NEW YORK (AP) – Small investors looking to buy a stake in private-equity powerhouse Blackstone Group might want to look elsewhere for the time being — the first pass in its much-hyped initial public offering is likely to go exclusively to Wall Street's elite.
Top executives at the nation's second-largest buyout shop are set to traverse the globe in the coming days to sell the IPO to investment firms, pension funds, and other institutional investors. The pitch — coming directly from founder Stephen Schwarzman — is to persuade money managers to peddle the offering to top clients looking to cash in on the booming private equity industry.
Retail investors are all but certain to be boxed out of the much-hyped IPO, which is set for the week of June 25 — but given the circumstances, some think it might be to their advantage.
“These private equity firms are all the rage right now, and that has everyone all excited about it,” said Peter Morici, a professor at the University of Maryland's Robert H. Smith School of Business. “But, regular investors aren't going to get a good deal out of this. Any investor in Blackstone is facing a whole series of obstacles.”
Whoever does end up with a stake in Blackstone will actually be left with little voting power in a company that already said it won't turn a profit for years. And while private equity deals continue to drive acquisition activity to record highs, the firm has come under scrutiny for some of its proposed accounting treatments for those acquisitions.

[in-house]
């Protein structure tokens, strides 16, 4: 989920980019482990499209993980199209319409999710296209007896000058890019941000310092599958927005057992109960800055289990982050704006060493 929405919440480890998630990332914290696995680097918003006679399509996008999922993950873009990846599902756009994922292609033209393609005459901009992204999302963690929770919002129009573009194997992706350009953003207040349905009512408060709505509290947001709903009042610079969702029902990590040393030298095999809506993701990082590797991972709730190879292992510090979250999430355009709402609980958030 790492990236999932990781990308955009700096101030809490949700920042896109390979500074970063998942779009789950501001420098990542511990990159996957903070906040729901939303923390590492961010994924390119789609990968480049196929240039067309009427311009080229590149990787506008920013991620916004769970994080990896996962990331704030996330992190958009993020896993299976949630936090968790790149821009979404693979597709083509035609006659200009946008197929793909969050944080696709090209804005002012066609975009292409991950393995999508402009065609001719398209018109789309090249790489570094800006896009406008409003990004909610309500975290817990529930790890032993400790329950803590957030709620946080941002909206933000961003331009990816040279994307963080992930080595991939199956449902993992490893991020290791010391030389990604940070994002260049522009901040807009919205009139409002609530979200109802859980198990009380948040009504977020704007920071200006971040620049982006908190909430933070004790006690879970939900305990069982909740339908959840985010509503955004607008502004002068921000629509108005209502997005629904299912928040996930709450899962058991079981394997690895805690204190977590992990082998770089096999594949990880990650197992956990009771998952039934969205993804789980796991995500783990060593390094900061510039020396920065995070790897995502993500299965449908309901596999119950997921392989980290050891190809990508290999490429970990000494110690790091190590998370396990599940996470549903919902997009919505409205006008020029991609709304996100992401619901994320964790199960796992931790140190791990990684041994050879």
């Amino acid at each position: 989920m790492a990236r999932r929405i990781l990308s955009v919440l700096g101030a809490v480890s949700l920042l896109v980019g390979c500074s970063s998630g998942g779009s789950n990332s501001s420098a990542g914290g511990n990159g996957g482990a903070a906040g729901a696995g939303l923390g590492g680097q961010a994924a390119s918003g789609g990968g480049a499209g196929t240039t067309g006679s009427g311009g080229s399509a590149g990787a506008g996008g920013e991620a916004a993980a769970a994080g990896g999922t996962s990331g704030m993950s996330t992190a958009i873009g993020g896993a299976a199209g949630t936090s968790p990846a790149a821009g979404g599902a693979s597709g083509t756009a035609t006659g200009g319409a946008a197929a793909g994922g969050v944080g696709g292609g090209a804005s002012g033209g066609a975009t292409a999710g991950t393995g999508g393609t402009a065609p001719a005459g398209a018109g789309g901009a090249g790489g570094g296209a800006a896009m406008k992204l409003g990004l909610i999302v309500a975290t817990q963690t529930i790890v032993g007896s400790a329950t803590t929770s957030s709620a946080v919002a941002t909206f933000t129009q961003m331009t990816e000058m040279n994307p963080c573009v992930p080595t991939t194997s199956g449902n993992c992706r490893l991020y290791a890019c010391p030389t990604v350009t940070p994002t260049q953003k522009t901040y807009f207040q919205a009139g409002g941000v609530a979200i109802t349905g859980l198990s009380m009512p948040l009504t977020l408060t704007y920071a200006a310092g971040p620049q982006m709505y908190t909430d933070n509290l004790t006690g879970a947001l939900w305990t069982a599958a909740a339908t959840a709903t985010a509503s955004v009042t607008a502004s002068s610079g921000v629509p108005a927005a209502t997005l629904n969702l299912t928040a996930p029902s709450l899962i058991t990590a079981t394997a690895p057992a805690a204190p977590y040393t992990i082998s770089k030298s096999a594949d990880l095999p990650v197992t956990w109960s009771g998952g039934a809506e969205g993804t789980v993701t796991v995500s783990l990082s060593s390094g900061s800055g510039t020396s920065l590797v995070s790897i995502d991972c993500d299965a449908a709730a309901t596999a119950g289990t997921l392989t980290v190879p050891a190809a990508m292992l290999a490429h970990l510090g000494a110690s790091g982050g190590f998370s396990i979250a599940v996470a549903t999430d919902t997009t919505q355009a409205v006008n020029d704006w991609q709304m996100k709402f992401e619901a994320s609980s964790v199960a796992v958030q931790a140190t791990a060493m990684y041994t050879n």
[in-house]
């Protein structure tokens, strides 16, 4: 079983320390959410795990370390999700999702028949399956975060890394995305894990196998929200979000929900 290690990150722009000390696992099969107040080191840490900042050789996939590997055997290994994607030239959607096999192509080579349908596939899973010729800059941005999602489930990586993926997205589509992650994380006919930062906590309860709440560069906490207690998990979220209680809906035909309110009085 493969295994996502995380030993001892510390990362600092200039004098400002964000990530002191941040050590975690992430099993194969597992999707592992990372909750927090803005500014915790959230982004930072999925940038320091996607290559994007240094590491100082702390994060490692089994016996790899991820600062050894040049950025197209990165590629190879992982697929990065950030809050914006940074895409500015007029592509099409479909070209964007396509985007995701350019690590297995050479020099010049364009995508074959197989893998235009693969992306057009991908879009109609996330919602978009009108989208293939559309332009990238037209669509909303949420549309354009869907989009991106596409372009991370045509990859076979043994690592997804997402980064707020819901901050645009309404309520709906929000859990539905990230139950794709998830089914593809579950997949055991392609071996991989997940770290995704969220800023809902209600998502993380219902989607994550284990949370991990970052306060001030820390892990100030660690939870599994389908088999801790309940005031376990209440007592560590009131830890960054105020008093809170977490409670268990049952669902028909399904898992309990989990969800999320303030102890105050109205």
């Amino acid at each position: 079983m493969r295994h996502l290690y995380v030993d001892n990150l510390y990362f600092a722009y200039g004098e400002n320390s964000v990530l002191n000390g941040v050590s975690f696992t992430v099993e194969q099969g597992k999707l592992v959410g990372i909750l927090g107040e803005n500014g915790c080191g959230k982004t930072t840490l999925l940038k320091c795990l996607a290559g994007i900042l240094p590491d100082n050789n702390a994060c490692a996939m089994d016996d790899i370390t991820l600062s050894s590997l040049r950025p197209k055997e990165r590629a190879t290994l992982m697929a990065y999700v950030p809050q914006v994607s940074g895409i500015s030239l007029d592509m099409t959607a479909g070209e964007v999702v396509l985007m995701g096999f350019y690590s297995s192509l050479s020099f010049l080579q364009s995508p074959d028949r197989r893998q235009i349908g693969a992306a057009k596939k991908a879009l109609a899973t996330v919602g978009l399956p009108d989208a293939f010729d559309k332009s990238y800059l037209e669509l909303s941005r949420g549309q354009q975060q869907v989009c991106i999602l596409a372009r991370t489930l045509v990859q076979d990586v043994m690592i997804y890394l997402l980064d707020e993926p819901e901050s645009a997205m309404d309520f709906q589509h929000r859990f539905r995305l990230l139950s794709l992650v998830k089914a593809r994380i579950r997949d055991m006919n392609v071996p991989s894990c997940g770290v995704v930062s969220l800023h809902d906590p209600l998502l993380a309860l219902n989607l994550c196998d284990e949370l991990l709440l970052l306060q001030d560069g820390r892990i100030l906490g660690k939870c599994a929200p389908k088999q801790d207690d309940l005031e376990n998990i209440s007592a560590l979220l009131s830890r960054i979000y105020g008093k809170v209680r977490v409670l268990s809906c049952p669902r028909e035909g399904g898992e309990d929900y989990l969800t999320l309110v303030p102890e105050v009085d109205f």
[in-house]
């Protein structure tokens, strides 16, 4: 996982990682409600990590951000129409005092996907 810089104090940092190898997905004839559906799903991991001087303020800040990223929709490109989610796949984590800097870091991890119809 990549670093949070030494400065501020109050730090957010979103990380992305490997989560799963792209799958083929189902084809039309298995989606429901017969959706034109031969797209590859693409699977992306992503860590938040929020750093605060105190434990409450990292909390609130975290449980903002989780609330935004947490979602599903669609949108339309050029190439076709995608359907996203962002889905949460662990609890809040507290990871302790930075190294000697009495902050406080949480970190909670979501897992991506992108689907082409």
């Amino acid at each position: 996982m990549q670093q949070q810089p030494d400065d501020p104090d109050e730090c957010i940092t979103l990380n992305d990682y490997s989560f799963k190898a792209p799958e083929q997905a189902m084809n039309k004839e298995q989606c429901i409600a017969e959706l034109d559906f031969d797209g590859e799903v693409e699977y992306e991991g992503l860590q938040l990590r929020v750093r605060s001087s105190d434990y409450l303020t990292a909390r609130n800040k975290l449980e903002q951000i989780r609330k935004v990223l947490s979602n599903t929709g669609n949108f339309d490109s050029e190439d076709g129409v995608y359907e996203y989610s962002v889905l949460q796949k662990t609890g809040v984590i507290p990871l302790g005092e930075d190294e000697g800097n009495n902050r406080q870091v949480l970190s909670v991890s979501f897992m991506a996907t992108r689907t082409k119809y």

Nonetheless, those following Blackstone's path to the public markets are near-unanimous that this IPO will garner the same kind of attention afforded to companies like Google Inc. and Goldman Sachs Group Inc.
The biggest difference in this case is that Blackstone — while reaping big returns through multibillion dollar takeover deals — might not give stakeholders the same kind of success.
The firm is only selling the public 12.3 percent of its management division, which gives investors no direct connection to the hundreds of companies and real estate properties it manages. The firm's management will control about 70 percent, and investors will be left with no say in Blackstone's portfolio or strategy.
Blackstone, founded in 1985 with a $400,000 initial investment, has also left investors flummoxed about how to gauge its earnings potential. In a regulatory filing issued Monday, Blackstone said it expects significant net losses for years to come in order to cover executive compensation, and to gradually write down the cost of intangible assets.
The firm has also said its management plans to use “economic net income” — a rarely used term that refers to profit that excludes income taxes, noncash charges related to vesting of equity-based compensation, and amortization costs — as a measurement of its performance.
Blackstone warned potential investors that earnings will be “highly variable” as market conditions, and the state of buyouts, differ from year to year. There is also mounting concern — though the firm did not specifically mention it in its latest filing — that the possibility of rising interest rates will hurt business.
But, even with these caveats, there still is expected to be strong interest in the deal from those institutions and wealthy investors who have never before had access to the world of private equity. Traditionally, investors can only buy into a buyout shop if they put up a significant investment — in some cases more than $10 million.
“There hasn't been this much mania in an IPO in a long time,” said Peter Dunay, an investment strategist with New York-based Leeb Capital Management. “I think medium sized institutions and some well-connected individual investors, those that have money but not enough to directly invest in private equity, are going to be the most likely to buy.”
The IPO is expected to raise as much as $4.75 billion, and that will be added to the $3 billion secured in May from an investment from the Chinese government. Altogether, the entire company will be valued at just more than $32 billion.